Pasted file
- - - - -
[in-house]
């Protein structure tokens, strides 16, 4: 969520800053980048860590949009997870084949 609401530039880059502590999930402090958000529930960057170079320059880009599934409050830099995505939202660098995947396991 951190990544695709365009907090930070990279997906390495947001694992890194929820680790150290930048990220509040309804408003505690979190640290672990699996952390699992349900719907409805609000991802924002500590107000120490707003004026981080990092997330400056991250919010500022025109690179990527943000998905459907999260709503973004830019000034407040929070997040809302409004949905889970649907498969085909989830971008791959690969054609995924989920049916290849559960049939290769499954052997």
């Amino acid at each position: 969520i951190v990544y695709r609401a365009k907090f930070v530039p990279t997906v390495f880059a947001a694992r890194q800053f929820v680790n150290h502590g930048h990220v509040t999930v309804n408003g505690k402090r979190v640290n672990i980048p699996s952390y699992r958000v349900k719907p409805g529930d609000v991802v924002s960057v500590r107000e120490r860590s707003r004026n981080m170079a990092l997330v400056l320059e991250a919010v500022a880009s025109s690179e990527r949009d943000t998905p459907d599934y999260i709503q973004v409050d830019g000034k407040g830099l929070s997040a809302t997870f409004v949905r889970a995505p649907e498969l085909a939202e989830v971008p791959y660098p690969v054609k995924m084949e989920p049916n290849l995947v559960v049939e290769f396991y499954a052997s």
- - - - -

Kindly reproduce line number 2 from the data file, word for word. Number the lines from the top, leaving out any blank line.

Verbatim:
């Protein structure tokens, strides 16, 4: 969520800053980048860590949009997870084949 609401530039880059502590999930402090958000529930960057170079320059880009599934409050830099995505939202660098995947396991 951190990544695709365009907090930070990279997906390495947001694992890194929820680790150290930048990220509040309804408003505690979190640290672990699996952390699992349900719907409805609000991802924002500590107000120490707003004026981080990092997330400056991250919010500022025109690179990527943000998905459907999260709503973004830019000034407040929070997040809302409004949905889970649907498969085909989830971008791959690969054609995924989920049916290849559960049939290769499954052997």